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«Україна – держава-трансформер, яку зібрала й контролює космополітично-денаціональна кланова мафія, що вибудувала в країні новітній неофеодалізм за принципом політико-економічного майорату. У цієї злочинної влади – приховане справжнє обличчя, що ховається під кількома масками, подвійне дно із вмонтованими нелегальними (нелегітимними) додатковими рушіями, механізмами та схемами управління, а шафа її уже давно переповнена потаємними скелетами, яким чим далі тим більше бракує у ній місця і які ось-ось виваляться на світ Божий» Павло Гай-Нижник

Hai-Nyzhnyk Pavlo

Oleksander Paltov, deputu Minister of Foreign Affairs in the Ukrainian State (1918)

Hai-Nyzhnyk, Oleksander Paltov

Hai-Nyzhnyk P. Oleksander Paltov, deputu Minister of Foreign Affairs in the Ukrainian State (1918) // Ukraina dyplomatychna (Diplomatic Ukraine). – K., 2011. – Is.XII. – P.868–881.

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Pavlo Hai-Nyzhnyk

Pavlo Pavlovich Hai-Nyzhnyk is the Doctor of historical sciences, Member of the Ukrainian National Academy of Sciences.

Born on May 28, 1971 in Dunaievtsy, Khmelnitska Oblast. Studied at the Donetsk Highest Military Engineers and Signal Corps College (1989–1991), graduated from historical department of the Zatonskiy State Pedagogical Institute in Kamenetsk-Podolsk (1995), completed post-graduate studies in the UAS Institute of Ukrainian Grushevksiy Archeography and Source Studies Institute (1998) and doctorate studies at the T.G.ShevchenkoNational University of Kyiv (2008).

Senior scientific researcher at the UAS I.F. Kuras Institute of Political and Ethnic Studies.

Author of over 250 scientific publications and monographs: “Documentary sources and materials on history of the financial policies implemented by the Ukrainian government (29 April – 14 December 1918.). Manual” (K., 2004), “Financial policy of the Hetman P.Skoropadskiy government (29 April – 14 December 1918)” (K., 2004), “Taxation policy of Central Rada, UPR, Ukrainian State, UkrSSR governments (1917–1930)” (K., 2006), “Ukrainian state bank: history of establishment (1917–1918)” (K., 2007) “UPR and WUPR: establishment of state authorities and national build-up (1917–1920)” and collection of verses “Remember me … Love lyrics” (K., 2006) and “Taste of liberty... Lyrics of life” (K., 2009).

Co-author of the “Scientific and documentary works to 90th anniversary of state service in Ukraine”, collective monographs “Historical sketches of state service in Ukraine” (K., 2008) and “History of state service in Ukraine” in 5 volumes (K., 2009), and expert analytical reports “Banking system of Ukraine: dimensions of the global financial crises” (K., 2009) and “Economic safety of banking system in the context of the reforms in Ukraine: 2010–2015” (K., 2010).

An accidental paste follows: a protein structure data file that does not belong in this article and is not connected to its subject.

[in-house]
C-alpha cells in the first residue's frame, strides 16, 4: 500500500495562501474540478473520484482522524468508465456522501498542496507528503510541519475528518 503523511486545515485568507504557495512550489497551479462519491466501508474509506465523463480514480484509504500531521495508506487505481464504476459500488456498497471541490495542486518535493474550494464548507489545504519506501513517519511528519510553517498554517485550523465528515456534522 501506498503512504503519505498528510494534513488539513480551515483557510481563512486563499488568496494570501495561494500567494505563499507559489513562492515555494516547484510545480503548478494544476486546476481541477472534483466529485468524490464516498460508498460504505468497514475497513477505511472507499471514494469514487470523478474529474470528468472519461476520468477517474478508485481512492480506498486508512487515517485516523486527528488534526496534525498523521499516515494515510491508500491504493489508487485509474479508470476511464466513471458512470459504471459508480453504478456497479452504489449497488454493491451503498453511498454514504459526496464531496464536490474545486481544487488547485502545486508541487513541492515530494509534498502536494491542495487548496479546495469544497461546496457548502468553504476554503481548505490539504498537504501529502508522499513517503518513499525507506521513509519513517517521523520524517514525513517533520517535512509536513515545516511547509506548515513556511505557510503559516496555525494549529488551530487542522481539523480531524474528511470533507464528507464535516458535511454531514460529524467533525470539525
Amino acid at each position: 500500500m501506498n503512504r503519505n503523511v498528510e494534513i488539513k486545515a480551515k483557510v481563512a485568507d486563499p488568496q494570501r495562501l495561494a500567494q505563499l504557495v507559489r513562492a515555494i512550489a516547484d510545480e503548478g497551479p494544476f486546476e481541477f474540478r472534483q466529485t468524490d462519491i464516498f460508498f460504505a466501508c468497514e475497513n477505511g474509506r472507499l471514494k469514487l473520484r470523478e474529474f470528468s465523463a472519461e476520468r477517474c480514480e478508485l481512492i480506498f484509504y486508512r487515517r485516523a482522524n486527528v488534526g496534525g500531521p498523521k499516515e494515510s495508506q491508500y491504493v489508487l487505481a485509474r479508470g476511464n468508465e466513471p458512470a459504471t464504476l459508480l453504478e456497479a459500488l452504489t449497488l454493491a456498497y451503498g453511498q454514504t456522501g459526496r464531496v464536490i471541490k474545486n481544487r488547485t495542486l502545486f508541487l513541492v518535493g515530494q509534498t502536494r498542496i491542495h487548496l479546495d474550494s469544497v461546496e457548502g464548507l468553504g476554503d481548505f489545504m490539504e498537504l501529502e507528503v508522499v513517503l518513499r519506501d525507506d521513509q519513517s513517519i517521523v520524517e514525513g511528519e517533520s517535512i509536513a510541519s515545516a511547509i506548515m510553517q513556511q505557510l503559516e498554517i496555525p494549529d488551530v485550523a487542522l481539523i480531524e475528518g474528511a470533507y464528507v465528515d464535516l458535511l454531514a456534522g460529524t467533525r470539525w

Was awarded the Order of Saint Prince Volodymyr the Great, 3rd Class (2006) and Letter of Commendation from the Ukrainian Ministry of Education (2007).

Oleksander Paltov,
Deputy Minister of Foreign Affairs
in the Ukrainian State (1918)

Oleksander Oleksandrovich Paltov (1867–?) is an unordinary and somewhat enigmatic person in the history of the Ukrainian state. He played a considerable role in high places of the Ukrainian State mostly behind the scenes and produced the most pronounced influence on Hetman almost to the end of his rule. Memoirs of virtually each important public official related to 1918 include to some extent – greater or less – reference to О.Paltov. Notwithstanding all political twists and turns of 1918 Hetmanate, Oleksander Oleksandrovich always kept hidden behind the screen of the public policy preferring to act in the depth at its hidden engines, which explains why he has remained ‘undiscovered’ by politicians who purport to be historians and by historians who purport to be politicians. So who in fact was this ethnic Russian who, in Hetman’s words, “was genuinely and wholeheartedly concerned about creating Ukraine”1?

Unfortunately, neither national nor foreign historiography can boast of any studies or researches into О.Paltov’s life. He was born 1867 in Saint-Petersburg in the old noble family. His father and uncle were famous officers of the Guard and one of his uncles was the commander of the Emperor’s yacht. In 1887, О.Paltov graduated cum laude the law department of the Saint-Petersburg University and was left there to pursue postgraduate studies. Later, a s a young professor adjunct he gave lectures in Kazan University, before being invited to Petersburg for position of the secretary in the Ministry of Communicaitons2. It is also known that in 1900 he served as a vice-director in one of the departments of the Russian Ministry of Roads3 and then as a head of chancellery with the Minister of Roads, S.Yu.Vitte. For some time, before S.Vitte was appointed as the Russian prime-minister he was his secretary.